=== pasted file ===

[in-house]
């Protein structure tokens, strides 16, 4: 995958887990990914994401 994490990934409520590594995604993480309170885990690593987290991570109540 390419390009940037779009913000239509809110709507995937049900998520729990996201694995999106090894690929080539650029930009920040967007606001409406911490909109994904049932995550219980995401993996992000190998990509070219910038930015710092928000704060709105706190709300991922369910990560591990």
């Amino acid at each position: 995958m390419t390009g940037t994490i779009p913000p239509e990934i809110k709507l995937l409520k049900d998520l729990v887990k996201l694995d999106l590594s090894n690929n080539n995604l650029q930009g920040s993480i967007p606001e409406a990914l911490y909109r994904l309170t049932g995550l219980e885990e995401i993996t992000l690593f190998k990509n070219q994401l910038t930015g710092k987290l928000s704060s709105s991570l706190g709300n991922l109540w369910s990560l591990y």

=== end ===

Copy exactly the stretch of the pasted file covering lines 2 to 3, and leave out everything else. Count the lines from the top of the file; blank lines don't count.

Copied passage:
């Protein structure tokens, strides 16, 4: 995958887990990914994401 994490990934409520590594995604993480309170885990690593987290991570109540 390419390009940037779009913000239509809110709507995937049900998520729990996201694995999106090894690929080539650029930009920040967007606001409406911490909109994904049932995550219980995401993996992000190998990509070219910038930015710092928000704060709105706190709300991922369910990560591990």
């Amino acid at each position: 995958m390419t390009g940037t994490i779009p913000p239509e990934i809110k709507l995937l409520k049900d998520l729990v887990k996201l694995d999106l590594s090894n690929n080539n995604l650029q930009g920040s993480i967007p606001e409406a990914l911490y909109r994904l309170t049932g995550l219980e885990e995401i993996t992000l690593f190998k990509n070219q994401l910038t930015g710092k987290l928000s704060s709105s991570l706190g709300n991922l109540w369910s990560l591990y």